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Transferred Malice

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by

Michaela Wood

on 24 October 2013

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Transcript of Transferred Malice

Transferred Malice
What is transferred malice?
Where the Mens Rea of one offense can be transferred to another

e.g.
A shoots B intending to kill B
A misses B and kills C
Transferred malice operates so that the mens rea of A's intention to kill B can be transferred to the killing of C
Therefore A is Liable for the murder of C
R v Latimer (1886)
Defendant got into a fight in a pub
Used his belt to hit the man
Belt ricocheted and hit a woman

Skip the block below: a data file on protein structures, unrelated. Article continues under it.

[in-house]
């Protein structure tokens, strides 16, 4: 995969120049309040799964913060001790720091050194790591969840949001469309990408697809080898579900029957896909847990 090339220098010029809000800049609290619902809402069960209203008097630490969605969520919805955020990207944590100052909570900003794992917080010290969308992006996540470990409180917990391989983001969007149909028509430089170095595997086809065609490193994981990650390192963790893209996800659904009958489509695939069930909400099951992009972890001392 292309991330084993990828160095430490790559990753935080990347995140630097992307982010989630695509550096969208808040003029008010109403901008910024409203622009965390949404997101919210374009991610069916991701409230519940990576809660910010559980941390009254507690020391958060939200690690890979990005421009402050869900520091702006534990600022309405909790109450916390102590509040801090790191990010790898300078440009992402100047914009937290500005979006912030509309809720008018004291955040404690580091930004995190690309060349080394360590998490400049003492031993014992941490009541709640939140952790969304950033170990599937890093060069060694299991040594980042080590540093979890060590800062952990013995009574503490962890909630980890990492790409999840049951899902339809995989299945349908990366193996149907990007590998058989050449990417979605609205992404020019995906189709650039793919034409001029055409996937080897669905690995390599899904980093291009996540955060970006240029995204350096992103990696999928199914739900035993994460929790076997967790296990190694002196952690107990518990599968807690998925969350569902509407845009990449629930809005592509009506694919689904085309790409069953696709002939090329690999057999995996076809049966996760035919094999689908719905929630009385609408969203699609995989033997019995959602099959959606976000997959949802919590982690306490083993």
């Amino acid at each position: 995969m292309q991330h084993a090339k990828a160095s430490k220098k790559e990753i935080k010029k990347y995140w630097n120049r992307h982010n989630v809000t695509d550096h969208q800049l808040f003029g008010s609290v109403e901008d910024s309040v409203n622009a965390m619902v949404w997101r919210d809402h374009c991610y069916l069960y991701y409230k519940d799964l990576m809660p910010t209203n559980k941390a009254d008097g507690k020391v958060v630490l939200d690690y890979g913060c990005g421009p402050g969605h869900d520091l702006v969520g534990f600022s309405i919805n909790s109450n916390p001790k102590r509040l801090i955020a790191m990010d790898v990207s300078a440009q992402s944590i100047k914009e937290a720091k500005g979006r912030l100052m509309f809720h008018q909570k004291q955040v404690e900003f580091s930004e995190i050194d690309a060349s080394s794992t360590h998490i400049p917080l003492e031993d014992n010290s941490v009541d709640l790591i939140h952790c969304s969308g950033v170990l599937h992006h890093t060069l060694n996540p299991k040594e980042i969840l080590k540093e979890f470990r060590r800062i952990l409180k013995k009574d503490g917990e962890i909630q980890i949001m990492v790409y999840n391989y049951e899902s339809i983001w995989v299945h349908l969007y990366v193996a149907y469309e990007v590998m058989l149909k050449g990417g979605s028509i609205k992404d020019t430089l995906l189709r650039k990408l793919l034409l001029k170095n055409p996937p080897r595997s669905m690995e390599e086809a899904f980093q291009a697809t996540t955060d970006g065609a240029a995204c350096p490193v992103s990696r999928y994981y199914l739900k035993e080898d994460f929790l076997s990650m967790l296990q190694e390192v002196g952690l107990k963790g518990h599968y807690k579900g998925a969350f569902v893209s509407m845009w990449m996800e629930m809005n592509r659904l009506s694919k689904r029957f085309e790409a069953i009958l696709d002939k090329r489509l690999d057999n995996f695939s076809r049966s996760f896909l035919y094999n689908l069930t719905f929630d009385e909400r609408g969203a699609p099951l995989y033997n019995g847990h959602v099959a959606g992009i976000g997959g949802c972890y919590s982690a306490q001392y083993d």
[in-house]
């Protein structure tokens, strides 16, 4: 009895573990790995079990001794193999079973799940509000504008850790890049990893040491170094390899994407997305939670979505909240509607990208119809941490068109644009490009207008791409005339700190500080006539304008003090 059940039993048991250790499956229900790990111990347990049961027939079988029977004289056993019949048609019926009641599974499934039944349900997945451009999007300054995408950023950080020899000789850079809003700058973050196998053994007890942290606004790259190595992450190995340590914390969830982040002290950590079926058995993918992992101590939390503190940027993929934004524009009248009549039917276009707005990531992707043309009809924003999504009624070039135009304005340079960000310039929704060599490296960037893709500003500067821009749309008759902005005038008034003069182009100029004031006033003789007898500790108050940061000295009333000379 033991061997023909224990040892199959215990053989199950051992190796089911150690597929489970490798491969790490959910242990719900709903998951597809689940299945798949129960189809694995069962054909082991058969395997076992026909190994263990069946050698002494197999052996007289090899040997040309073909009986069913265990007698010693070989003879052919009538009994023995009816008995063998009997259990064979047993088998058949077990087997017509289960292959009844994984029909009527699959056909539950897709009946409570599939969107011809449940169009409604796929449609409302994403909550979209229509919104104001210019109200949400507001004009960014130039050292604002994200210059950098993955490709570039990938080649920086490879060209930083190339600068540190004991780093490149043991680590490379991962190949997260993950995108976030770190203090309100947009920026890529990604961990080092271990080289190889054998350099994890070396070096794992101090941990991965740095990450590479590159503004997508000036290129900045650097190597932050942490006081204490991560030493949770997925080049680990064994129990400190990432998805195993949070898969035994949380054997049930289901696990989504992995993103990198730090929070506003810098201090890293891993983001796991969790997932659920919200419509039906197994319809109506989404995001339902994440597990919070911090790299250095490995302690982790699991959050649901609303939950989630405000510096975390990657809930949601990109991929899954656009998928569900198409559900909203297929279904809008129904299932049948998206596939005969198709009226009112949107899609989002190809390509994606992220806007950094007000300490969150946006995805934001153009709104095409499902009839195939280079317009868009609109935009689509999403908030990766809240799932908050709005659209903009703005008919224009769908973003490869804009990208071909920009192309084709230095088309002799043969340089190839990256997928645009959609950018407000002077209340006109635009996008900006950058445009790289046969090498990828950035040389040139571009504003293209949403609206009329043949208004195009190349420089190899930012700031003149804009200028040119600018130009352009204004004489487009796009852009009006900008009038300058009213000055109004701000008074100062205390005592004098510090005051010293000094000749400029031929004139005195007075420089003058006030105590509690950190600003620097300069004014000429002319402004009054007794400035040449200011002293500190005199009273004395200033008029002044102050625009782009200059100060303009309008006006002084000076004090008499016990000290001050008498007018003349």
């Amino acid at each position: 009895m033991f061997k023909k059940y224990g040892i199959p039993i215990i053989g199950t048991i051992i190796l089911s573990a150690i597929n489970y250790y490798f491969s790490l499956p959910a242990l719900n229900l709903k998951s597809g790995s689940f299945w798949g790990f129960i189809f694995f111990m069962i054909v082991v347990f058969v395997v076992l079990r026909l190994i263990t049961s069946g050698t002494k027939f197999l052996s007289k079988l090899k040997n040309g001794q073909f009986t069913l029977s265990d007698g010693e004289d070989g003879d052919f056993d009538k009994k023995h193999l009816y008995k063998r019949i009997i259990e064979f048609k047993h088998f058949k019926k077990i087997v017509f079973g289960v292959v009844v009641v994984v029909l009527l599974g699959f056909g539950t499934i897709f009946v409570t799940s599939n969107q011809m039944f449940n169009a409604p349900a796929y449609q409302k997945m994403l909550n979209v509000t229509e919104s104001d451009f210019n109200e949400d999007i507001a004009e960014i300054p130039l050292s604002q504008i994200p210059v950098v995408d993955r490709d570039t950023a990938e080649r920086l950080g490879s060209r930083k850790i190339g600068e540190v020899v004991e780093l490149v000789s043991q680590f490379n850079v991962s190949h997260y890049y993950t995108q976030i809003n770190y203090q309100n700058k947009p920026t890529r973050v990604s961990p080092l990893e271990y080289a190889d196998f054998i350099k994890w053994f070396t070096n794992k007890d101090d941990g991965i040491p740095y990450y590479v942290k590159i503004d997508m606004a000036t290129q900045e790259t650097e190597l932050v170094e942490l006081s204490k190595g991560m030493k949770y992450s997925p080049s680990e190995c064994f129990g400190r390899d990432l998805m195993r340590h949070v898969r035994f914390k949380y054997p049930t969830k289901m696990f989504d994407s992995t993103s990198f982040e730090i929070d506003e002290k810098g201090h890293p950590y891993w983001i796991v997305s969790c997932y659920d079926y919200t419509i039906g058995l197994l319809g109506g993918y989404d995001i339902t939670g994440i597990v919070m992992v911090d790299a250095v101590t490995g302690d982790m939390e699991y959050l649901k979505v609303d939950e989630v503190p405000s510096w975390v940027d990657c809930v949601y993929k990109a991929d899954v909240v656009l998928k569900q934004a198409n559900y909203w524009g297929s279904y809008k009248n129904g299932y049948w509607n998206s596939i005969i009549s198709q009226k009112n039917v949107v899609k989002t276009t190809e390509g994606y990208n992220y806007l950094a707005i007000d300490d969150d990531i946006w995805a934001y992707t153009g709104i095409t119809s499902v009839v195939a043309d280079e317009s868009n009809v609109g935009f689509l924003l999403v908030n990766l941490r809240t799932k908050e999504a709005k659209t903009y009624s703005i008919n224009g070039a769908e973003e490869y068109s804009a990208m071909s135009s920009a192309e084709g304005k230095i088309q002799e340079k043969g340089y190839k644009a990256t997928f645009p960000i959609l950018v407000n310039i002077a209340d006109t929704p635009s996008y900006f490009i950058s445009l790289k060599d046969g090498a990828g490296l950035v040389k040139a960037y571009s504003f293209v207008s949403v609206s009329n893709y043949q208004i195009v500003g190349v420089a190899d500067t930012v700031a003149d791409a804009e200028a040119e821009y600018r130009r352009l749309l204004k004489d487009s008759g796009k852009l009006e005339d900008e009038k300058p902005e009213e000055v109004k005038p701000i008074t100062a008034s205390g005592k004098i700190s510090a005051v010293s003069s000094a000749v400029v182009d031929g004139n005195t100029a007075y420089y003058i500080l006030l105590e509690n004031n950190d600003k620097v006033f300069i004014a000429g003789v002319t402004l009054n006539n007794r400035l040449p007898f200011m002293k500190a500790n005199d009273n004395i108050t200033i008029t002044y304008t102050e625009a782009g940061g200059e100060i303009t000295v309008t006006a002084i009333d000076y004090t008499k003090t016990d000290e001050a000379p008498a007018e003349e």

Held that the defendant was liable for injury of the woman
mens rea to cause harm to the man was transferred
R v Saunders (1573)
Defendant gave his wife an apple which he'd poisoned
The wife took a bite and then gave it to their daughter
The daughter died
Held that the defendant was liable for the murder of the daughter
intention to kill wife was transferred
Transferred malice does not operate where the crime which occurred was different from that intended
R v Pembliton (1874)
Defendant threw stones into a crowd
A stone smashed a window
Defendant convicted of criminal damaged
Appealed
Held; conviction was quashed
different offense
A-G Ref No.3 of 1994 [1997]
Defendant stabbed pregnant girlfriend in face, abdomen and back when 22-24 weeks pregnant
17 days after incident, woman went into premature labour, and gave birth
The baby died 121 days later due to being premature
Defendant charged with wounding and GBH on the mother
ALSO charged with murder and manslaughter of baby
Held; could not be murder but could be constructive manslaughter provided causation was proved
Full transcript